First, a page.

Artificial intelligence holds the key to a new era of innovation, one where computers begin to work intelligently on our behalf rather than under our command. It’s an era where technology will become more intuitive, more conversational, more intelligent, will enable businesses to better know and serve their customers in ways previously unimaginable, and ultimately help solve some of the planet’s biggest challenges.
Microsoft is helping to lead a growing global conversation around AI’s transformative potential. Last week, Harry Shum, executive vice president, Microsoft Artificial Intelligence and Research Group, spoke at Future Forum in Beijing, China. This week, Microsoft CEO Satya Nadella shared how Microsoft is democratizing AI for everyone at DLD in Munich, Germany, and at the World Economic Forum in Davos, Switzerland.
This new era of AI is driven by the combination of almost limitless computing power in the cloud, the digitization of our world, and breakthroughs in how computers can use this information to learn and reason much like people do. What some are calling the Fourth Industrial Revolution is being accelerated by these advancements in AI, and this means that all companies are becoming digital companies — or will soon be.
While there has been an AI renaissance recently, if you think of it in terms of other eras of great advancement, we are in the mainframe stage, which is to say, early days of what will someday be pervasive and powerful technology. We need to evolve from mainframe, to PC, to mobile, and make AI accessible to all, to both use and build on this technology because its potential is enormous.
AI’s potential goes far beyond computers that can play and win games. This technology will transform industries, from automotive to manufacturing, healthcare to education, agriculture, research and the public sector.
Cities are getting smarter; cars can recognize and make decisions about the objects around them; an online support agent can hold a conversation with a human and successfully resolve issues; a manufacturing system can reason over vast quantities of historical data and accurately predict the future; a medical imaging system can assist a clinician to spot tumors more accurately. All because of the power of AI.
And while there are real and important concerns about the role of this technology, Microsoft’s approach to AI is one that doesn’t replace, but rather augments, human capabilities and ultimately delivers more of the most precious commodity in life — time.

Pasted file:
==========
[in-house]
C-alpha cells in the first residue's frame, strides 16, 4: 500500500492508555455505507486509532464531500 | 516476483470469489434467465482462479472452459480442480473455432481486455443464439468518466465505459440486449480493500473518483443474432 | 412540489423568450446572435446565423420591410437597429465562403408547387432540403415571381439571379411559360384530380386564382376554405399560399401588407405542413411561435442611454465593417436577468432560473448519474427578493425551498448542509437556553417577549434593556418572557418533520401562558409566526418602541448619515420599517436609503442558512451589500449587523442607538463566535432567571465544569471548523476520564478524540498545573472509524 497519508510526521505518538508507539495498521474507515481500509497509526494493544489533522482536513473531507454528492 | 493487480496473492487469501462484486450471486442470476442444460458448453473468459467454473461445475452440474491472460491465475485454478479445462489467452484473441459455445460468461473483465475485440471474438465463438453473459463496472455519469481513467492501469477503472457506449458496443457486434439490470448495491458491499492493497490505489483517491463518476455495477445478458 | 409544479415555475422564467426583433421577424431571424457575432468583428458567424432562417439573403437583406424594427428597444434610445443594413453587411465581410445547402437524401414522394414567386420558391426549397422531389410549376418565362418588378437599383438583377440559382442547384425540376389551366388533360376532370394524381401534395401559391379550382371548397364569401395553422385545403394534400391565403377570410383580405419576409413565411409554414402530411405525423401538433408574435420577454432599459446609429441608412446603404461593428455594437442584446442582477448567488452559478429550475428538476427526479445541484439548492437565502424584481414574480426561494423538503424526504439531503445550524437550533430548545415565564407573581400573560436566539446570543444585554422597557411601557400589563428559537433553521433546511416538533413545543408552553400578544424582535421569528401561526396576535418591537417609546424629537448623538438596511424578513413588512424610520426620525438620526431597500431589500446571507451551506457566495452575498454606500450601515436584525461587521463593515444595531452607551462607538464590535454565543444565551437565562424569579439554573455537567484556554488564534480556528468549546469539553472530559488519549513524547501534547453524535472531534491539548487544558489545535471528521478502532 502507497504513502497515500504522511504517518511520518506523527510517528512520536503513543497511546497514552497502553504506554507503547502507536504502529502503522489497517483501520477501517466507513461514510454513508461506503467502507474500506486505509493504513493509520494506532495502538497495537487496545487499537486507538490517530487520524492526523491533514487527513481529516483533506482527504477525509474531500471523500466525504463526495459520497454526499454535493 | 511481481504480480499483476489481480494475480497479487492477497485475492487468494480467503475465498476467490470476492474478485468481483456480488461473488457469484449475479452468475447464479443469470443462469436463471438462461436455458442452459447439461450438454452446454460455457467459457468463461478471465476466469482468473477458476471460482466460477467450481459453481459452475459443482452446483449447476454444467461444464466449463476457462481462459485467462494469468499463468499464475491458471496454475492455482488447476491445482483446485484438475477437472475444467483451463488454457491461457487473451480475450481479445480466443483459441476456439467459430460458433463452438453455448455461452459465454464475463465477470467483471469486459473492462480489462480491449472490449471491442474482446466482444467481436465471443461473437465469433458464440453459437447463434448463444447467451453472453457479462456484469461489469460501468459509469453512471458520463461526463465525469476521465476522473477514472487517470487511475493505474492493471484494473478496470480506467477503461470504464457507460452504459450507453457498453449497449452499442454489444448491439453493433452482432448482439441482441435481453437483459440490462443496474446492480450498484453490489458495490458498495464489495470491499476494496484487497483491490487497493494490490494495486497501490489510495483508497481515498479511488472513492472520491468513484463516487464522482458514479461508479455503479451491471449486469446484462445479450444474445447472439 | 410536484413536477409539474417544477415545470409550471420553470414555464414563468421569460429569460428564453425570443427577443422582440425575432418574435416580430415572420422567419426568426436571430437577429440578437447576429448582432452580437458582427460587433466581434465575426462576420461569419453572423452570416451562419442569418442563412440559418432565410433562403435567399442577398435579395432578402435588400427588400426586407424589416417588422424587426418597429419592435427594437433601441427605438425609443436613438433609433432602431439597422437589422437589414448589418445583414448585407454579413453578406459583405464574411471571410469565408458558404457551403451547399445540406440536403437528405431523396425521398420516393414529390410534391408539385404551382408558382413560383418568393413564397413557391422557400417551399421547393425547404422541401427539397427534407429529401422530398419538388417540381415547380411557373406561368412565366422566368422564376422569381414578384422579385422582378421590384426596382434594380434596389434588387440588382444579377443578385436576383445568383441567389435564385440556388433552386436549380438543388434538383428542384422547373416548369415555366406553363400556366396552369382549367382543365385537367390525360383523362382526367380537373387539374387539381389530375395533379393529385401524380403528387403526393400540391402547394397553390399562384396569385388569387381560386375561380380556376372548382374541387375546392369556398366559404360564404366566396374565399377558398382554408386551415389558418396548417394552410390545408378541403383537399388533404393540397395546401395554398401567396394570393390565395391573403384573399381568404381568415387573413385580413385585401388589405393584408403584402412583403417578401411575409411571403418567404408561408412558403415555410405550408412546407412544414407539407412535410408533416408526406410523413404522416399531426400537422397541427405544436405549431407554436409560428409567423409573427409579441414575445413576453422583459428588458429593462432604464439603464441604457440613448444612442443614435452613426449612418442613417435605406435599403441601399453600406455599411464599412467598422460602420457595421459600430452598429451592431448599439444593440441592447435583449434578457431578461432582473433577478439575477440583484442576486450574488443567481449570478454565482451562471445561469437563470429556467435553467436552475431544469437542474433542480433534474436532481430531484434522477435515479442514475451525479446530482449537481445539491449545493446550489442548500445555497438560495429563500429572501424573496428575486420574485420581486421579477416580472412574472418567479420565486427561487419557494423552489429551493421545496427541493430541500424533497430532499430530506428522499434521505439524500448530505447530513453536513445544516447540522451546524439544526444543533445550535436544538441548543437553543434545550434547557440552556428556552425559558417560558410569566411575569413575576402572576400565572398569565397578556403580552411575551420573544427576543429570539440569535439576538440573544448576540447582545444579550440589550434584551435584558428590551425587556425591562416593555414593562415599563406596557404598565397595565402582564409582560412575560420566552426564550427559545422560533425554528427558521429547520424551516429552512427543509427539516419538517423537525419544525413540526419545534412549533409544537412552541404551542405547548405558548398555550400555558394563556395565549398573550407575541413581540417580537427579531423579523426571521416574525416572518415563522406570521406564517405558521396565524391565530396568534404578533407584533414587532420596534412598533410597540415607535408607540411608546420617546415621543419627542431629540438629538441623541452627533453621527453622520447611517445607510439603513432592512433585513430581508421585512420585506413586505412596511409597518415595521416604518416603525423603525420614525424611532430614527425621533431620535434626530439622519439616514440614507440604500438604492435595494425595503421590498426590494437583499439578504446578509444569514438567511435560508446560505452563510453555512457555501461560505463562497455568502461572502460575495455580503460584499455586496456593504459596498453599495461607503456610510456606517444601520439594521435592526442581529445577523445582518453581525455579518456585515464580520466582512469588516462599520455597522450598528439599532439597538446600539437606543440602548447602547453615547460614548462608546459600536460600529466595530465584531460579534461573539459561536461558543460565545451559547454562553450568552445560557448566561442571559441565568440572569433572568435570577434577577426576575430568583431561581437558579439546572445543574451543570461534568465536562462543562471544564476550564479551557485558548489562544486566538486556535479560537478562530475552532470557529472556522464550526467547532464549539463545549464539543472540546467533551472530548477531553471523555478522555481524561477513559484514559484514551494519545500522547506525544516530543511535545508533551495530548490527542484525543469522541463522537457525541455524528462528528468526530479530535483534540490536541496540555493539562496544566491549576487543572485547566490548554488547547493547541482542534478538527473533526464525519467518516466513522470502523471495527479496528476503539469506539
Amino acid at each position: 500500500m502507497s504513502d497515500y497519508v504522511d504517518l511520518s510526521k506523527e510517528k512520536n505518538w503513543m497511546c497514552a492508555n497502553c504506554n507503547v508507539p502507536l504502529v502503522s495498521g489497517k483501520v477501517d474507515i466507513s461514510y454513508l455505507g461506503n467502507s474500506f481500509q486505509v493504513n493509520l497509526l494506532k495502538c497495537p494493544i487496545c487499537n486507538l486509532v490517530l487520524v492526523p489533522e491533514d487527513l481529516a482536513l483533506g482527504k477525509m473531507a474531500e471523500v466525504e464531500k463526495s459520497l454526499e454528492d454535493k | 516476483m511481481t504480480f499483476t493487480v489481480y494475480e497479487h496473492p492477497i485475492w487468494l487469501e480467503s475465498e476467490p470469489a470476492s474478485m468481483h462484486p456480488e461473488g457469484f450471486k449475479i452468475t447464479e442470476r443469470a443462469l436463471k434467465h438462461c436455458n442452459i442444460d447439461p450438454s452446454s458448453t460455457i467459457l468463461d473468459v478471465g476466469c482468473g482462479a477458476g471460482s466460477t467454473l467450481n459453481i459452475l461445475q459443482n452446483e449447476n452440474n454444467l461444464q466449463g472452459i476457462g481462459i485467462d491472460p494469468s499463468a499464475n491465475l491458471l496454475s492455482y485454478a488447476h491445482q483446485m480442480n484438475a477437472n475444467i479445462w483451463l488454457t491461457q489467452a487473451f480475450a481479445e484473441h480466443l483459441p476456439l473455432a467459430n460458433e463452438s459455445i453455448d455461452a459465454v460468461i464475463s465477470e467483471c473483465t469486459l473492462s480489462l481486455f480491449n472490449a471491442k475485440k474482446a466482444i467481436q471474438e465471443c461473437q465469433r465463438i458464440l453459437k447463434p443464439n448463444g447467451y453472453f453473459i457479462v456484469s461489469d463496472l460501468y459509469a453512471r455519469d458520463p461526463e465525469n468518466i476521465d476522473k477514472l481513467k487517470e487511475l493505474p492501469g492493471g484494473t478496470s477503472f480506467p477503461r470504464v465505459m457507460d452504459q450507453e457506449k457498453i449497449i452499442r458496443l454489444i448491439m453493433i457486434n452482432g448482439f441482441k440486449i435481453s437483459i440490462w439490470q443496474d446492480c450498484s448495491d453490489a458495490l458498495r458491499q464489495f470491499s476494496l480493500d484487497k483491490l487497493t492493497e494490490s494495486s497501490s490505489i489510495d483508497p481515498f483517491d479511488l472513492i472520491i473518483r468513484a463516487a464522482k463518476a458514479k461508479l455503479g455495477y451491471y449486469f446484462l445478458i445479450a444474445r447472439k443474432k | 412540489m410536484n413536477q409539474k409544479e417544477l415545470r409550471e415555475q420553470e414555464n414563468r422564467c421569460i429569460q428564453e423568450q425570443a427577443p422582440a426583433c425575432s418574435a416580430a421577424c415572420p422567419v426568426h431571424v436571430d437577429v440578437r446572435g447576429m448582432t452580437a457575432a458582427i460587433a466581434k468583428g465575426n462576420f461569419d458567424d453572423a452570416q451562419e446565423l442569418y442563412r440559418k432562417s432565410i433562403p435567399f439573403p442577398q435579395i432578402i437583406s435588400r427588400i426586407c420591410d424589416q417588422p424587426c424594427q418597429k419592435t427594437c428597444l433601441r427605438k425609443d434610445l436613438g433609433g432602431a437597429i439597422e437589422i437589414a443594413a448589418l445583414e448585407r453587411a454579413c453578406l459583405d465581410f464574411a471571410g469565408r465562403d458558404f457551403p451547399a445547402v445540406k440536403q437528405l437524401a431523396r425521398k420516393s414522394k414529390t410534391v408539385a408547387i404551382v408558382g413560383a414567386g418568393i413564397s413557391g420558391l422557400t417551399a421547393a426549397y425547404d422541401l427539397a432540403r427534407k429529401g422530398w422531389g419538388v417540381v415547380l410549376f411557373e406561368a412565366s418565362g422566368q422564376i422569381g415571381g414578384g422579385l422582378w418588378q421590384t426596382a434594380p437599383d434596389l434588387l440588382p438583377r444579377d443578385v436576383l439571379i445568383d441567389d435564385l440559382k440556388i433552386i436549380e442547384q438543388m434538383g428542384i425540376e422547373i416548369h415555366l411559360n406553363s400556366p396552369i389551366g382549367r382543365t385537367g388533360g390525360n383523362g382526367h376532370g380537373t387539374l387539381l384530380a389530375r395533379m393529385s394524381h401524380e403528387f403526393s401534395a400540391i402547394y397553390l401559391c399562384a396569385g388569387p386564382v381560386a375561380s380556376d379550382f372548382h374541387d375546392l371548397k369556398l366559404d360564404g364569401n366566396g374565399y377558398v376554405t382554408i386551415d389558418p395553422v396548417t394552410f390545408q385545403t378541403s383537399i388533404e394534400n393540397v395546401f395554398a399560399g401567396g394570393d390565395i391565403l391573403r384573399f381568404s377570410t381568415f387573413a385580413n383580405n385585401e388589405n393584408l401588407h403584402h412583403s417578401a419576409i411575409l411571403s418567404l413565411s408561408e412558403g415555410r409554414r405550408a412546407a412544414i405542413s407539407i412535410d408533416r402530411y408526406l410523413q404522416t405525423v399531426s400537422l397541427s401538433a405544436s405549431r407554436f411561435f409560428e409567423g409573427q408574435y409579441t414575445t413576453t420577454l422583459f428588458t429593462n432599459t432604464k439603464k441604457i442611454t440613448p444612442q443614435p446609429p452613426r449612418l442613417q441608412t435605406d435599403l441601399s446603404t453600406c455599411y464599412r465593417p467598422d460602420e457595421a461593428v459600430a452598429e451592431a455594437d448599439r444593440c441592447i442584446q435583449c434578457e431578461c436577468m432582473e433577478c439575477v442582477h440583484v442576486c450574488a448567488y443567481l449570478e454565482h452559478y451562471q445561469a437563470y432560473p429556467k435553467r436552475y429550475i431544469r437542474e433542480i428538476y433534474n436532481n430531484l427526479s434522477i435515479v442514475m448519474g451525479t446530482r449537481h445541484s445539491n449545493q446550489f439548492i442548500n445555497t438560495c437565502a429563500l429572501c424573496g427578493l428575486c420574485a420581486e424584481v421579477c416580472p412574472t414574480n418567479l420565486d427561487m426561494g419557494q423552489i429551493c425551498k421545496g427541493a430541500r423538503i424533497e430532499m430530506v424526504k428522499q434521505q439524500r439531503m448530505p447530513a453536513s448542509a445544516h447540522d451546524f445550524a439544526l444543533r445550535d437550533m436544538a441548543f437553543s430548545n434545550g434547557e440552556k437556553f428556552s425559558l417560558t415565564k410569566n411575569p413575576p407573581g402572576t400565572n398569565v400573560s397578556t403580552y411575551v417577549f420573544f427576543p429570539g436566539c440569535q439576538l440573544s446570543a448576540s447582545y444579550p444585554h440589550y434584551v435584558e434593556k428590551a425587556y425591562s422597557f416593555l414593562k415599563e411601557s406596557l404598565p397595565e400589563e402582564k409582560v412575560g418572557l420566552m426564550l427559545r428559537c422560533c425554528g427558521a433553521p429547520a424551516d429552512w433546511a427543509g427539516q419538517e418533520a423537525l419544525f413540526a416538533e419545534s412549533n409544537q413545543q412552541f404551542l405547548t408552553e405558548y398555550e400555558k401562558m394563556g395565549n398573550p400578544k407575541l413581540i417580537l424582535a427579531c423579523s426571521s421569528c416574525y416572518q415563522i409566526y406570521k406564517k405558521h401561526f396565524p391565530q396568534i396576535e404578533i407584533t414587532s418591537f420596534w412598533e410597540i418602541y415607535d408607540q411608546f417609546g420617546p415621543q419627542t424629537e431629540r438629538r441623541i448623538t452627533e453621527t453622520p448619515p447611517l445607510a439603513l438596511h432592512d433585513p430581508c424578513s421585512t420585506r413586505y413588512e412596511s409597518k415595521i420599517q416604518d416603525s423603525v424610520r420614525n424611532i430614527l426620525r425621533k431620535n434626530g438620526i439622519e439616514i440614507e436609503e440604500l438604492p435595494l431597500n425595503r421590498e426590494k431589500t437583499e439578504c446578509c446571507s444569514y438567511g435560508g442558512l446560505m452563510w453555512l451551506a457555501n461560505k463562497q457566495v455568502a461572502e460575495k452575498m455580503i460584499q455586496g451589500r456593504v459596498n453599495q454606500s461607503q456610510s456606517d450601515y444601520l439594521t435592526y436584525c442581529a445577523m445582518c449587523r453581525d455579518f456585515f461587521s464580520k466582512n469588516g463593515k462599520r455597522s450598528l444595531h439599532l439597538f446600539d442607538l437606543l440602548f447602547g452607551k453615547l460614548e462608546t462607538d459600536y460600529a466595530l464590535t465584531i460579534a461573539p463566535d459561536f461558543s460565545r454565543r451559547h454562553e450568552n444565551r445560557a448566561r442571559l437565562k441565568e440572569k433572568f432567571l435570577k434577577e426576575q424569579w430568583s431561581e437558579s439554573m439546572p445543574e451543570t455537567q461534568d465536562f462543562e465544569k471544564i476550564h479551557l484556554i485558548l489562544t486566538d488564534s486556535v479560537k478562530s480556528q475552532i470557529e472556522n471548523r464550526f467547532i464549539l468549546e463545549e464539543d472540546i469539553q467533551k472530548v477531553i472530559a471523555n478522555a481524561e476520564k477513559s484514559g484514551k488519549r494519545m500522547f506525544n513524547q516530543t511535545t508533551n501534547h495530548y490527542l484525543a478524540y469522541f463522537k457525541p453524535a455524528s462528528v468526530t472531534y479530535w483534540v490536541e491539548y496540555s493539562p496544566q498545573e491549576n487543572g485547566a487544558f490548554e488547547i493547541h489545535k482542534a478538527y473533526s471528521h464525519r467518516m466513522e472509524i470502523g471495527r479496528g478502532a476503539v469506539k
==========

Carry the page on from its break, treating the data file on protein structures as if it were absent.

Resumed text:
Microsoft’s focus is on Democratizing AI. That means we’re putting AI tools in the hands of businesses, public sector organizations and developers to build their own intelligence capability. Ultimately, we believe that everyone can and should benefit from the promise of artificial intelligence.
AI for every person and every organization
We are committed to democratizing AI for customers — both by infusing AI into our products at scale such as Office 365 and Dynamics 365 as well as building a platform of intelligent services in the cloud, and using agents or bots to harness the power of AI to help people get things done.
Land O’ Lakes, for example, is using MyAnalytics — a capability in Office 365 that provides insights on how employees spend time at work and who they spend it with. Details about time spent in meetings, email, focus hours and after hours let employees know exactly where their minutes are going. Think of it as a fitness tracker for your workday.
Customers such as Volvo, Nissan, BMW and Harman Kardon are already doing amazing things with this technology, building on our Cortana platform to create solutions in the car, in home automation, productivity and device control.
AI is also enabling magical things with massive global impact like the ability to translate between spoken and written languages instantaneously.
Microsoft Translator is a free, cross-platform tool for simultaneously translating between groups speaking multiple languages in-person, in real-time, connecting people and overcoming barriers. It connects up to 100 people, speaking across up to nine languages and working in over 50 typed languages. In London, The Children’s Society uses Microsoft Translator to help refugees and those seeking asylum overcome language barriers.
As we build intelligence into everything, whether it’s your keyboard, your camera or business applications, we are essentially teaching computers to see, to hear, to predict, learn and take action.
In Skype, for example, that means new calling capabilities with talking bots, opening a whole new field for customer interaction.